Cortisol: The stress hormone
Sometimes the body has trouble getting cortisol levels back down after a stressful event. This can lead to chronic stress which can have several health consequences. Some simple tools can help bring cortisol levels back down.
Cortisol is an important hormone in the body. It is secreted by the adrenal glands and is usually present in the body at higher levels in the morning and at the lowest at night. Although stress isn’t the only reason that cortisol is secreted into the bloodstream, it has been termed the “stress hormone” because it is released in higher levels during the body’s fight-or-flight response to stress. It is also responsible for several stress-related changes in the body.
Small increases of cortisol have some positive effects including the following.
- A quick burst of energy for survival reasons
- Heightened memory functions
- A burst of increased immunity
- Lower sensitivity to pain
- Helps maintain homeostasis in the body
While cortisol is an important part of the body’s response to stress, it is important that the body’s relaxation response is activated so it can return to normal after a stressful event. Unfortunately the body’s stress response is activated so often in our hectic culture that the body doesn’t always have a chance to return to normal. This can result in a state of chronic stress. Higher and more prolonged levels of cortisol in the bloodstream have been shown to have negative effects such as:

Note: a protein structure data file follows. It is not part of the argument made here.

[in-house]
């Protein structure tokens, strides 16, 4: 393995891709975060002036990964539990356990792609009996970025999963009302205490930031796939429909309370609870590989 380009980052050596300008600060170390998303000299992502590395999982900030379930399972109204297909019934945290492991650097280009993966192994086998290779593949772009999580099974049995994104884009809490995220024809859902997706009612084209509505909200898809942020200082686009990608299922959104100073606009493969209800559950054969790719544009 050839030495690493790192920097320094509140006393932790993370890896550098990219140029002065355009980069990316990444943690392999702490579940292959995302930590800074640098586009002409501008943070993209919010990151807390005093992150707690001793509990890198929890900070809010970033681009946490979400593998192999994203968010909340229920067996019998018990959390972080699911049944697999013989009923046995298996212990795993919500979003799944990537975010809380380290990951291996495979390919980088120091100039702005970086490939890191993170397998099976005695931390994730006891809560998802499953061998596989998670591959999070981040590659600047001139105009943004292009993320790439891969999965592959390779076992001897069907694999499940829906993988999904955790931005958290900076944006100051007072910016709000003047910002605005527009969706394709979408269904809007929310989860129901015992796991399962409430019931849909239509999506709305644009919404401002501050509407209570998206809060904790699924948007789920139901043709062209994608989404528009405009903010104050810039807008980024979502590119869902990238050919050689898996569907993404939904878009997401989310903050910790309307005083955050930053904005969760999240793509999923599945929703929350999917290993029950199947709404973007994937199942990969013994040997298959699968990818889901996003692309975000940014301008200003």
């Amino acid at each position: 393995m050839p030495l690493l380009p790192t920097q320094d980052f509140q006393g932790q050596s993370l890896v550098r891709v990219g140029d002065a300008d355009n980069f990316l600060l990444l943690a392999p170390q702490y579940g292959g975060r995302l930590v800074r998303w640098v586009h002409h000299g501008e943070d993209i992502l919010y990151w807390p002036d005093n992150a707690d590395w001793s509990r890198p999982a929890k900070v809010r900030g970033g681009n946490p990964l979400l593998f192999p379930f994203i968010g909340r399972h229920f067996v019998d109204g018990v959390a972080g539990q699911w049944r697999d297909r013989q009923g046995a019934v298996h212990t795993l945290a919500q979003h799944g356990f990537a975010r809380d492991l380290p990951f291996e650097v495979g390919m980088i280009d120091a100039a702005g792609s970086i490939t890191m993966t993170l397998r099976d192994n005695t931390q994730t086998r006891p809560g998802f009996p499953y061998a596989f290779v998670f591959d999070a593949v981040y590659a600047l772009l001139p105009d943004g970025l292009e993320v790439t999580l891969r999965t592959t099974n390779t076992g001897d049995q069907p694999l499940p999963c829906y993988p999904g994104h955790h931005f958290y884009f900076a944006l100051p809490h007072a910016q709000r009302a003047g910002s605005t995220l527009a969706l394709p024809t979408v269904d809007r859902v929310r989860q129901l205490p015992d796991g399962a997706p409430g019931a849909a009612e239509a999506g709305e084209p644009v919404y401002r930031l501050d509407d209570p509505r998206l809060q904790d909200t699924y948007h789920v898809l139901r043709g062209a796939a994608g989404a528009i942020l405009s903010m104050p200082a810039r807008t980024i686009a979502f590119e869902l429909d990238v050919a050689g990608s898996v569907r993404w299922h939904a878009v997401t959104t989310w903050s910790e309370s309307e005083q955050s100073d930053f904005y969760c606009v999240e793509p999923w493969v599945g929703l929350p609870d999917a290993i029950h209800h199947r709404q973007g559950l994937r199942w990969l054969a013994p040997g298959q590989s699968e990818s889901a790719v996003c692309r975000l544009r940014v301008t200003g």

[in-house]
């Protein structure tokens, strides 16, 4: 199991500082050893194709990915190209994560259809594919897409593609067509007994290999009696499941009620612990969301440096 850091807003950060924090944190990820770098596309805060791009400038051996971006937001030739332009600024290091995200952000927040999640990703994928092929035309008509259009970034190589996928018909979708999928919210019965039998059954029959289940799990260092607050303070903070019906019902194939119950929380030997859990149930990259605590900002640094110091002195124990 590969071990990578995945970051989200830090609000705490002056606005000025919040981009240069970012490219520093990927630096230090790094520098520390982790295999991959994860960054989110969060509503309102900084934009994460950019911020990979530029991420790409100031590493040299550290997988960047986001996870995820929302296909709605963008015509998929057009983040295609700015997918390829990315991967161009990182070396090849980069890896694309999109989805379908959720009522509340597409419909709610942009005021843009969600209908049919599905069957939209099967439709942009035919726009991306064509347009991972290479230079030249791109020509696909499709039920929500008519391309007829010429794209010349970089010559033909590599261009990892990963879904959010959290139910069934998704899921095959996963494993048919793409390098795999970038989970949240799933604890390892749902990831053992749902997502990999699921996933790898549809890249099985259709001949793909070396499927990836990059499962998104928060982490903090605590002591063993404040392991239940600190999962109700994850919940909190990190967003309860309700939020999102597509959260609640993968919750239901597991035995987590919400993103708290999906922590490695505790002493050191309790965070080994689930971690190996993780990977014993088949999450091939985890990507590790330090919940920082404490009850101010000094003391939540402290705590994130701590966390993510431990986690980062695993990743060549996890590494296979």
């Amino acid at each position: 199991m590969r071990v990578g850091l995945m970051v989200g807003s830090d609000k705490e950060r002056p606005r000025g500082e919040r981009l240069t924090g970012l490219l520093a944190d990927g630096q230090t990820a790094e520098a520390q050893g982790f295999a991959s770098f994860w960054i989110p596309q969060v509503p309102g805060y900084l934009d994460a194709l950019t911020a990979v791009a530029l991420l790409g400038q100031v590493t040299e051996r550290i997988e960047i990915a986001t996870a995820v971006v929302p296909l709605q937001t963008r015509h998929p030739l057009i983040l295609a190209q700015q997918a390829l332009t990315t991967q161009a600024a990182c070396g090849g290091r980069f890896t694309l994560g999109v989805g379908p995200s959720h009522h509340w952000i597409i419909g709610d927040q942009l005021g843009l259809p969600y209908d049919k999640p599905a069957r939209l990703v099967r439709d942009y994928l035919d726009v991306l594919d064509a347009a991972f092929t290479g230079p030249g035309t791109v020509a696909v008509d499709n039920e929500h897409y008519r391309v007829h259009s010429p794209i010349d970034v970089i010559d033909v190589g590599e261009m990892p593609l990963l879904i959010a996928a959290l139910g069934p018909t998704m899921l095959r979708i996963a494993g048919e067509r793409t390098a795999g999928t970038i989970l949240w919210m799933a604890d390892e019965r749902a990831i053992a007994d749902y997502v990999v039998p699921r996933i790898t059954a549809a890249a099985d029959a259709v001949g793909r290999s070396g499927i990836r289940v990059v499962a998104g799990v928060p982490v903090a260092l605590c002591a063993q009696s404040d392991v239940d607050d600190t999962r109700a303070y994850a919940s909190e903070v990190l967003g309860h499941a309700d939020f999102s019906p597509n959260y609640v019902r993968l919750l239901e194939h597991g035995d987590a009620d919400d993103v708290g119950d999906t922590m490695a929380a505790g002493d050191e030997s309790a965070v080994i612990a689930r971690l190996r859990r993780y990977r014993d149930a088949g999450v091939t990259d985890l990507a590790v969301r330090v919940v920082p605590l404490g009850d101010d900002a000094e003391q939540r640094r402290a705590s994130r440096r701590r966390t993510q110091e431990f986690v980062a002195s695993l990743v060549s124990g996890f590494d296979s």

- Impaired cognitive performance
- Suppressed thyroid function
- Blood sugar imbalances such as hyperglycemia
- Decreased bone density
- Decrease in muscle tissue
- Higher blood pressure
- Lowered immunity and inflammatory responses in the body
- Slowed wound healing
Another impact of chronic stress is increased abdominal fat. Cortisol increases actually cause cravings for carbohydrates which can lead to consuming unnecessary calories. Health problems associated with increased stomach fat include heart attacks, strokes, and the development of metabolic syndrome, higher levels of “bad” cholesterol (LDL) and lower levels of “good” cholesterol (HDL).
To keep cortisol levels healthy and under control, the body’s relaxation response should be activated after the fight-or-flight response occurs. You can actually learn to relax your body with a few stress management techniques. You can also make lifestyle changes to keep your body from reacting to stress in the first place. Many people find the following strategies helpful in relaxing the body and mind, aiding the body in maintaining healthy cortisol levels:
- Guided Imagery
- Listening to calming music
- Breathing exercises
Cortisol secretion varies among individuals. People are biologically wired to react differently to stress. One person may secrete higher levels of cortisol than another in the same situation. If you’re more sensitive to stress, it’s especially important for you to learn stress management techniques and maintain a low-stress lifestyle. MSU Extension team delivers RELAX Alternative to Anger classes around the state of Michigan. Visit the events listing at MSUE to find classes or to contact your local MSUE office.